Either way, this hike is good training if you plan on doing the Inca Trail or any alternative trek to Machu Picchu at the altitude.
Taxi + Walk: If you aren’t fit, then this is the sensible option; it’s also the most popular way to reach the ruins.
Once your colectivo has dropped you off and you cross the bridge into Pisac, you will find a group of taxi drivers who run tourists up the road for 15 minutes to the back of the ruins for around S/. 20-25 one way
Due to the inflated price, try to do this trip in a group to split the cost and don’t be afraid to haggle if you are being charged more than this. You can either take the taxi one-way and walk back down to Pisac from the ruins along the trail (our recommended option), or you can agree that the taxi driver will wait and take you back down once you’ve explored the ruins for a certain amount of time.
If you are looking for a private taxi, we have information here!
HOW TO GET TO PISAC FROM CUSCO
Connections between Pisac and Cusco are frequent and easy to find, with a journey time of 45 minutes and a one-way fare costing just S/. 5 per person (although don’t be surprised if you’re asked for S/. 6 by some drivers). If you are doing this as a day trip from Cusco and plan on hiking up and down the Pisac ruins, then leave no later 9 a.m.
Firstly, make your way to Calle Puputi in Cusco – every taxi driver will know it and it shouldn’t cost you more than S/.5 to get there from elsewhere in the old town. Alternatively, you could walk to it in about 20-30 minutes from most places in the old town.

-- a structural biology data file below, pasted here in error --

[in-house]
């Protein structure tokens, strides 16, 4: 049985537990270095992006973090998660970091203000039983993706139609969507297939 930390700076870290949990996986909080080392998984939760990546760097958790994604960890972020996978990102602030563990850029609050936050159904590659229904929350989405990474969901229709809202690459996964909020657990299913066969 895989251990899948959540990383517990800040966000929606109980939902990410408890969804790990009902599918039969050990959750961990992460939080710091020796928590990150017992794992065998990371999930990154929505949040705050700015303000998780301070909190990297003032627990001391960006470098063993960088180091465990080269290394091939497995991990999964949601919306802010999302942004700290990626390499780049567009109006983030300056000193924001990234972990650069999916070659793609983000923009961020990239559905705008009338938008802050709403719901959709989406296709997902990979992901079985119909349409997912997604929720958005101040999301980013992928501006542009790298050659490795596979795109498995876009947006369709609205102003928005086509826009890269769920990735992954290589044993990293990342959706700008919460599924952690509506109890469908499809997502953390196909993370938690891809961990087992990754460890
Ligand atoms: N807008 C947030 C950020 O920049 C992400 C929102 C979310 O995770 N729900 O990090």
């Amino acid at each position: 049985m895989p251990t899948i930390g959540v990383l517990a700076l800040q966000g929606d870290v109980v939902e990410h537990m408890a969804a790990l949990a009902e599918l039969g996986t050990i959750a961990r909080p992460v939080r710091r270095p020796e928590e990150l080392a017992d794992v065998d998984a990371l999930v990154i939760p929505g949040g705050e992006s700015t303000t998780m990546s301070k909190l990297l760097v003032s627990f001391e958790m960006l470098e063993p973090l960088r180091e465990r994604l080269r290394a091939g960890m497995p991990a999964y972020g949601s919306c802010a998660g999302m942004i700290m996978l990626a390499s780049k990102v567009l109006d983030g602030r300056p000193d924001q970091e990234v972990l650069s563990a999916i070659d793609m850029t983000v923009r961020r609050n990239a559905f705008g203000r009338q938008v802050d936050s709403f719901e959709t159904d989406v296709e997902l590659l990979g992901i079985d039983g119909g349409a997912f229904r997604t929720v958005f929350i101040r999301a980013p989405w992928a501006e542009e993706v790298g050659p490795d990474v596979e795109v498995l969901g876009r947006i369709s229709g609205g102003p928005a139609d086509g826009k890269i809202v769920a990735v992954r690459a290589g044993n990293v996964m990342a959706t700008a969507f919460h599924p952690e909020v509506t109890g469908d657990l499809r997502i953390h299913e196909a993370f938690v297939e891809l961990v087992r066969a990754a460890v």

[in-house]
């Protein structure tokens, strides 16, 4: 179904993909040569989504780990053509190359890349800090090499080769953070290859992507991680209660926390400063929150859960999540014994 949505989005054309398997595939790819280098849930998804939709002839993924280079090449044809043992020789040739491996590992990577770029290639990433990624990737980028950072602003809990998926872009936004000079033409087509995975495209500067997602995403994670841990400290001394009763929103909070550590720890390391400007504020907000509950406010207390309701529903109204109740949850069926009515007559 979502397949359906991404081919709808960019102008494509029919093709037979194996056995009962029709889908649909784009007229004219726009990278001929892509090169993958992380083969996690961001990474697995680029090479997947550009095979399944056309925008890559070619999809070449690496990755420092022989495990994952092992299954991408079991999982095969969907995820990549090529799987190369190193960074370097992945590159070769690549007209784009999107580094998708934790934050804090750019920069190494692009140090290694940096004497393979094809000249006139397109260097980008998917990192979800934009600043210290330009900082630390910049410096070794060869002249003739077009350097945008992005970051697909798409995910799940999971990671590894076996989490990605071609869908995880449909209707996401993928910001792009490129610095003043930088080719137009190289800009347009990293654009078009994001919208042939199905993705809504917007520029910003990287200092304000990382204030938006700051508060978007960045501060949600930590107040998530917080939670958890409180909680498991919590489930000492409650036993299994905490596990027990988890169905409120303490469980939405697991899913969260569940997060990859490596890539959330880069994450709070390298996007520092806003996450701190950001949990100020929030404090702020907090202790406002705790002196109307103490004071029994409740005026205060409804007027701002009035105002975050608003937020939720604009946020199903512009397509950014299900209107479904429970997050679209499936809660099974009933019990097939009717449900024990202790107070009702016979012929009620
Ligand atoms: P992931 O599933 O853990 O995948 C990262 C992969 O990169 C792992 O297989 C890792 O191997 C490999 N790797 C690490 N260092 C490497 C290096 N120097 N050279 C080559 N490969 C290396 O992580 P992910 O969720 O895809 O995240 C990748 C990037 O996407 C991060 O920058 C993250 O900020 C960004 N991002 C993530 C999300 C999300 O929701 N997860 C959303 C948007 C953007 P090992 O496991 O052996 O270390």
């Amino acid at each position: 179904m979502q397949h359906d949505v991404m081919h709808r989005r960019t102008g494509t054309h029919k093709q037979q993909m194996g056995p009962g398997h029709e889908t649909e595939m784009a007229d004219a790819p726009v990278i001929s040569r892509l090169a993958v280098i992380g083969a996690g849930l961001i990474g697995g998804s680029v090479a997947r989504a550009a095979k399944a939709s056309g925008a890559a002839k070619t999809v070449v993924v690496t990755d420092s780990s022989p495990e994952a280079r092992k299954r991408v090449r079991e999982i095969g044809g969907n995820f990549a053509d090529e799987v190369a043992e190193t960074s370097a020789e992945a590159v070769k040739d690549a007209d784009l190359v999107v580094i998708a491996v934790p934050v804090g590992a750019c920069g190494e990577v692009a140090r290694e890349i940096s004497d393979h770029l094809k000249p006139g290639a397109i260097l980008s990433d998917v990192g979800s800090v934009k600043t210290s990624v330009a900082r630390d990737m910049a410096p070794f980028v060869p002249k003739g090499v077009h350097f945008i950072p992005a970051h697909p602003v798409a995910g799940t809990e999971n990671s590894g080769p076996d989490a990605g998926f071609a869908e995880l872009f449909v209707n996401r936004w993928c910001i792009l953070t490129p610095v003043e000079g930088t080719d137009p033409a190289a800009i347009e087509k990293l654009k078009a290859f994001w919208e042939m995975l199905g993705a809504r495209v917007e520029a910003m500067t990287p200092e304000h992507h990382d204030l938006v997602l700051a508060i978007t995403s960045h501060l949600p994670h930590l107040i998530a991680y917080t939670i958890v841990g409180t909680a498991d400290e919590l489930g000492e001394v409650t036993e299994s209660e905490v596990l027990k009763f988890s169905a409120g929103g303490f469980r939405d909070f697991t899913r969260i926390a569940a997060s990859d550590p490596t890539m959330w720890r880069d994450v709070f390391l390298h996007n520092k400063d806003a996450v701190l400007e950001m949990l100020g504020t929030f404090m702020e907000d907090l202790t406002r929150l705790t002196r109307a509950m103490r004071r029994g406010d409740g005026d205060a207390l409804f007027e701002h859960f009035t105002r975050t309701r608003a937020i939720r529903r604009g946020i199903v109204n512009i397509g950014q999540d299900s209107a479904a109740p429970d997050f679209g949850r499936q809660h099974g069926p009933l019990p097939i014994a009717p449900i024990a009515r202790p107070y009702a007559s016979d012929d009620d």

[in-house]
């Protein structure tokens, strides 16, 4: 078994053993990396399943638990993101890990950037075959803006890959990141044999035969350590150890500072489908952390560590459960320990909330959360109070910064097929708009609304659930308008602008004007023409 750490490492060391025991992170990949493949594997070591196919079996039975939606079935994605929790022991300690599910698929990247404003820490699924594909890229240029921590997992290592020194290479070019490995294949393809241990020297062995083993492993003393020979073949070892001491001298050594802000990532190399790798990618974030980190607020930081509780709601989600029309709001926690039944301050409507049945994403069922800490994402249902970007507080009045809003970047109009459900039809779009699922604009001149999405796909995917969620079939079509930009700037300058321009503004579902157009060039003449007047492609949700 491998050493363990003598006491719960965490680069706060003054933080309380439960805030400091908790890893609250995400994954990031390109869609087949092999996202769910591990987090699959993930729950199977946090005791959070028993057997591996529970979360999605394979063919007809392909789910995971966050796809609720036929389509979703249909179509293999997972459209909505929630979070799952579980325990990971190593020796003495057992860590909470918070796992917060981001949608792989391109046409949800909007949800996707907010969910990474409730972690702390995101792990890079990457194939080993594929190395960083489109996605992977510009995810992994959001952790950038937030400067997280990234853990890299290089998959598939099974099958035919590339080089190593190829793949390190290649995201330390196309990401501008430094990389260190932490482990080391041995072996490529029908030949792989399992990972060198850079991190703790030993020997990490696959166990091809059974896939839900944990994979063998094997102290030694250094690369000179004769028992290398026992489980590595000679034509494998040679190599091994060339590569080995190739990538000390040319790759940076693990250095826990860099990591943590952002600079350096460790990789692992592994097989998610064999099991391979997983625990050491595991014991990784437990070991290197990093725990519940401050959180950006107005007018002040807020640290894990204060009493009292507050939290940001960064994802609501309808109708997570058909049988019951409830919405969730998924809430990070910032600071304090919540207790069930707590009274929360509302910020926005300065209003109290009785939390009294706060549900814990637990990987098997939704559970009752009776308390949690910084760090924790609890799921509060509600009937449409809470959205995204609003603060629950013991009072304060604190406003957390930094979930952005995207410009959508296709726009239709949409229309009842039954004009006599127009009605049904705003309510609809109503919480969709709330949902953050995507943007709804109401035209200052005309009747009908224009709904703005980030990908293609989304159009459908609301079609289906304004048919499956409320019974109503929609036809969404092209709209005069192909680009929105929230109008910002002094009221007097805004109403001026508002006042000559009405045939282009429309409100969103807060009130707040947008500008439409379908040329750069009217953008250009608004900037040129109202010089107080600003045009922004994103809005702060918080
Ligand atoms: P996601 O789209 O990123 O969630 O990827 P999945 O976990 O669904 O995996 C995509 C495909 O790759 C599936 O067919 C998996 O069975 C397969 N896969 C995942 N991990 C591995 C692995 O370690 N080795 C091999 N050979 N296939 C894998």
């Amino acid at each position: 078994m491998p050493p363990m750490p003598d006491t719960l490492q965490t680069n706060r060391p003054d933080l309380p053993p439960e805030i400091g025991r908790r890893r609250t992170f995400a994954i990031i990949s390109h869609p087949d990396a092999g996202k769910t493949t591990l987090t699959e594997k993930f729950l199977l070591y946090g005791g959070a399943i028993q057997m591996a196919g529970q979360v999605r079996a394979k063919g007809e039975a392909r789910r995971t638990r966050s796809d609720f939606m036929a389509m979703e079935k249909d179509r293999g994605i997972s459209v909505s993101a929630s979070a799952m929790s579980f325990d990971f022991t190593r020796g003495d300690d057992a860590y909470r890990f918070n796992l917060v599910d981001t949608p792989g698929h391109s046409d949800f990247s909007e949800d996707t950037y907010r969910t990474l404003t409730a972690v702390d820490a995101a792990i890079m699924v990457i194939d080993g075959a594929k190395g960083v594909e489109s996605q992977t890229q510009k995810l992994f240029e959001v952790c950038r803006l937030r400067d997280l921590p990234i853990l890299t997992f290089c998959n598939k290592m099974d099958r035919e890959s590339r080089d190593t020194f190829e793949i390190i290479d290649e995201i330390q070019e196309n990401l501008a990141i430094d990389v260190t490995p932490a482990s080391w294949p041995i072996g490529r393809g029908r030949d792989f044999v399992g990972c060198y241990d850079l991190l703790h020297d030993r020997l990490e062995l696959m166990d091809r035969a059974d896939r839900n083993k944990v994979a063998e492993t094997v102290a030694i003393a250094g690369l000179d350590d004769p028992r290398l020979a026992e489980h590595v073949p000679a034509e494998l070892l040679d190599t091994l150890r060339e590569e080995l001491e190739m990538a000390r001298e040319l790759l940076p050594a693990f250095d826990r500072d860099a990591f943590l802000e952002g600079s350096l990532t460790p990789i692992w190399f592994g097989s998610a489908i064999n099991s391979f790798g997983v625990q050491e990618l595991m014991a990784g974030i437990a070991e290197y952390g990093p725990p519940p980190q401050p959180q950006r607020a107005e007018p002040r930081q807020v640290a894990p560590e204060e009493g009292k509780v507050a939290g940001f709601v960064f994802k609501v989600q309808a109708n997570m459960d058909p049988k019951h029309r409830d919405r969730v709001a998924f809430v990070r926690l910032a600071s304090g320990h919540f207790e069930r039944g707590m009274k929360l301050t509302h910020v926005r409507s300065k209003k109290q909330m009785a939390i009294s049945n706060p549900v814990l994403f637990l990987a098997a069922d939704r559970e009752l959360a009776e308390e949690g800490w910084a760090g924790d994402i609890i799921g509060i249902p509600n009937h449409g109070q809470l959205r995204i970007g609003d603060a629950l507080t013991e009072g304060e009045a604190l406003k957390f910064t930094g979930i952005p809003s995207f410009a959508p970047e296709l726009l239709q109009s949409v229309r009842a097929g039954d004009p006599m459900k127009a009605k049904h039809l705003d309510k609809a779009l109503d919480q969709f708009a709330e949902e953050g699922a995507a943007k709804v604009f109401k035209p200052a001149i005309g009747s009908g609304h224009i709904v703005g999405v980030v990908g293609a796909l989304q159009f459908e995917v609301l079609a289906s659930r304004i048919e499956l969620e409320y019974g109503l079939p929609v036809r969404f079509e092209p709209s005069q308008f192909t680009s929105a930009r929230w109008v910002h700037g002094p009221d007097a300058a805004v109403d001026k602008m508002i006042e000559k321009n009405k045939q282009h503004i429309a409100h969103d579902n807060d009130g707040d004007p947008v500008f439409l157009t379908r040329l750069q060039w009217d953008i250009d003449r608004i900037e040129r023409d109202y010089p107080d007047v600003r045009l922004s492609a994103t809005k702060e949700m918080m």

On the street, you will find several colectivos (minibuses) going to Pisac, Urubamba and Calca, and it won’t take much time before a man tries to get you on his bus which will hopefully already have some people in it – just make sure you confirm destination and price before boarding. These minibuses, which are much better than those we experienced on our first Peru trip, depart when full.
The driver will stop at the bridge outside Pisac, and you then simply have to disembark and cross the bridge to be in the town proper.
For the return journey, cross the bridge again and wait at the opposite side of the road (there’s a small bus shelter facing the large mural billboard) – you likely won’t be the only person waiting to return to Cusco. It may be necessary to flag down the colectivo as it passes and, depending on the time of day and season, it might take a while before you can find a bus with an available seat (we actually had to stand all the way back to Cusco). If it’s dark by the time you’ve made it back to Cusco, then you can take a taxi back to your hostel/hotel.
It is possible to take a private taxi, find more information here!
ENTRANCE FEE TO PISAC RUINS
WHERE TO STAY IN PISAC
If you do plan on extending your time in Pisac, using it as a Sacred Valley base, or simply want to disconnect and savour a few nights out of the big city, then the town does have a few hostels and ma n’ pa accommodations on offer which you could simply turn up to on the day. If you wanted to book in advance however, or your budget is a little higher, then we’ve included the best options below. Note that a number of the nicest accomodations in Pisac are located a 5-10 minute walk outside the town.
Casa Intihuatana: A basic but popular hostel a little outside the centre of Pisac. Dorms and privates available, with a guest kitchen and wifi. Prices start from £10 for a budget private double – check prices and availability here.
Hospedaje Inti: A slightly more expensive hostel than Intihuatana at £16 for a double, it’s in a lovely peaceful location and has a great kitchen. Check availability and prices here.
Bamboo Lodge Sacred Valley: Just outside of the town, this is a really lovely modern hotel with lots of traditional touches throughout. A buffet breakfast is included. Prices start from S/. / £55 for a private double with balcony – check prices and availability.